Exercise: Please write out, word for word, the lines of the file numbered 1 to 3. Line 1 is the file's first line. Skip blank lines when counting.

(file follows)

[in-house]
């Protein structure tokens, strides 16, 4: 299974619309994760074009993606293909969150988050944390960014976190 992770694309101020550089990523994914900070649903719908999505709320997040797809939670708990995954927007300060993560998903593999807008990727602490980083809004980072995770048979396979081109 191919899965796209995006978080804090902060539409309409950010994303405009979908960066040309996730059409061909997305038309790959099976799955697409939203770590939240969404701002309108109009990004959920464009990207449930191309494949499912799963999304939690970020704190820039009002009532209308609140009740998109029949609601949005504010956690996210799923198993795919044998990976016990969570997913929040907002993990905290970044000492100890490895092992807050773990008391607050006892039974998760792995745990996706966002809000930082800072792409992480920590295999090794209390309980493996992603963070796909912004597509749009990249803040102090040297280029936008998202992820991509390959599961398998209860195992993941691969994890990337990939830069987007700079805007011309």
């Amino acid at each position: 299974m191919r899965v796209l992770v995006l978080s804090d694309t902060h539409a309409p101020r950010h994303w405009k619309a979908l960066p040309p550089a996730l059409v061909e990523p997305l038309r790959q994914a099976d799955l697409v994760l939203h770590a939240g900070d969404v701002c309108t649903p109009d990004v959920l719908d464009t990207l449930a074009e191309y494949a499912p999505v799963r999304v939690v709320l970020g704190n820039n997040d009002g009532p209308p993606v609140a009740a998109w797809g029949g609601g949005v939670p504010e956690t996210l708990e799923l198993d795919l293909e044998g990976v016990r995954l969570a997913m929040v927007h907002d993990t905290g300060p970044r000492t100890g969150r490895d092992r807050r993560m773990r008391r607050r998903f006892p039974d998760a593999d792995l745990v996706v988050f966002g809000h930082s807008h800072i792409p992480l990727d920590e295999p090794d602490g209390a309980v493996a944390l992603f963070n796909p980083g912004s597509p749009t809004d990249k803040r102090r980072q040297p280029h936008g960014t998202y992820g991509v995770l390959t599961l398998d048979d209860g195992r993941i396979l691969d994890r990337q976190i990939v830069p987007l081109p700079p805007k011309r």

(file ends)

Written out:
[in-house]
């Protein structure tokens, strides 16, 4: 299974619309994760074009993606293909969150988050944390960014976190 992770694309101020550089990523994914900070649903719908999505709320997040797809939670708990995954927007300060993560998903593999807008990727602490980083809004980072995770048979396979081109 191919899965796209995006978080804090902060539409309409950010994303405009979908960066040309996730059409061909997305038309790959099976799955697409939203770590939240969404701002309108109009990004959920464009990207449930191309494949499912799963999304939690970020704190820039009002009532209308609140009740998109029949609601949005504010956690996210799923198993795919044998990976016990969570997913929040907002993990905290970044000492100890490895092992807050773990008391607050006892039974998760792995745990996706966002809000930082800072792409992480920590295999090794209390309980493996992603963070796909912004597509749009990249803040102090040297280029936008998202992820991509390959599961398998209860195992993941691969994890990337990939830069987007700079805007011309």
């Amino acid at each position: 299974m191919r899965v796209l992770v995006l978080s804090d694309t902060h539409a309409p101020r950010h994303w405009k619309a979908l960066p040309p550089a996730l059409v061909e990523p997305l038309r790959q994914a099976d799955l697409v994760l939203h770590a939240g900070d969404v701002c309108t649903p109009d990004v959920l719908d464009t990207l449930a074009e191309y494949a499912p999505v799963r999304v939690v709320l970020g704190n820039n997040d009002g009532p209308p993606v609140a009740a998109w797809g029949g609601g949005v939670p504010e956690t996210l708990e799923l198993d795919l293909e044998g990976v016990r995954l969570a997913m929040v927007h907002d993990t905290g300060p970044r000492t100890g969150r490895d092992r807050r993560m773990r008391r607050r998903f006892p039974d998760a593999d792995l745990v996706v988050f966002g809000h930082s807008h800072i792409p992480l990727d920590e295999p090794d602490g209390a309980v493996a944390l992603f963070n796909p980083g912004s597509p749009t809004d990249k803040r102090r980072q040297p280029h936008g960014t998202y992820g991509v995770l390959t599961l398998d048979d209860g195992r993941i396979l691969d994890r990337q976190i990939v830069p987007l081109p700079p805007k011309r």